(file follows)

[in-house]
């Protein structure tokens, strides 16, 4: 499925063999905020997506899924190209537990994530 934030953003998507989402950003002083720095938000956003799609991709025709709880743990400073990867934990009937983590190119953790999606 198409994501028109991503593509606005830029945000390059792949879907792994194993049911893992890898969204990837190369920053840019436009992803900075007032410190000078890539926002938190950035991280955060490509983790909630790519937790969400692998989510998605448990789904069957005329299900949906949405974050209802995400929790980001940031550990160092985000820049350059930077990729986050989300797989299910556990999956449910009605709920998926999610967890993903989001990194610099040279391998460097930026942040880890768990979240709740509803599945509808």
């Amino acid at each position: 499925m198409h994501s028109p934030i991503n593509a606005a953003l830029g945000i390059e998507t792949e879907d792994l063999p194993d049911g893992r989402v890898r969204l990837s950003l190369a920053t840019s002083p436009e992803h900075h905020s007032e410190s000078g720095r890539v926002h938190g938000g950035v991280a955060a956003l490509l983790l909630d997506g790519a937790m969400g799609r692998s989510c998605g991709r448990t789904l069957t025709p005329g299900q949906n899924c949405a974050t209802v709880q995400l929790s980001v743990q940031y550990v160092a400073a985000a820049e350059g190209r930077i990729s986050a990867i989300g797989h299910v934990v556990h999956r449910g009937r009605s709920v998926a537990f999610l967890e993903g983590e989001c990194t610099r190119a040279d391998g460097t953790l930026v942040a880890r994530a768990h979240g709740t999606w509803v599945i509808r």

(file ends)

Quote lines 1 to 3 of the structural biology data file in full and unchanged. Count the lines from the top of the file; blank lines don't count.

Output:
[in-house]
């Protein structure tokens, strides 16, 4: 499925063999905020997506899924190209537990994530 934030953003998507989402950003002083720095938000956003799609991709025709709880743990400073990867934990009937983590190119953790999606 198409994501028109991503593509606005830029945000390059792949879907792994194993049911893992890898969204990837190369920053840019436009992803900075007032410190000078890539926002938190950035991280955060490509983790909630790519937790969400692998989510998605448990789904069957005329299900949906949405974050209802995400929790980001940031550990160092985000820049350059930077990729986050989300797989299910556990999956449910009605709920998926999610967890993903989001990194610099040279391998460097930026942040880890768990979240709740509803599945509808």
């Amino acid at each position: 499925m198409h994501s028109p934030i991503n593509a606005a953003l830029g945000i390059e998507t792949e879907d792994l063999p194993d049911g893992r989402v890898r969204l990837s950003l190369a920053t840019s002083p436009e992803h900075h905020s007032e410190s000078g720095r890539v926002h938190g938000g950035v991280a955060a956003l490509l983790l909630d997506g790519a937790m969400g799609r692998s989510c998605g991709r448990t789904l069957t025709p005329g299900q949906n899924c949405a974050t209802v709880q995400l929790s980001v743990q940031y550990v160092a400073a985000a820049e350059g190209r930077i990729s986050a990867i989300g797989h299910v934990v556990h999956r449910g009937r009605s709920v998926a537990f999610l967890e993903g983590e989001c990194t610099r190119a040279d391998g460097t953790l930026v942040a880890r994530a768990h979240g709740t999606w509803v599945i509808r």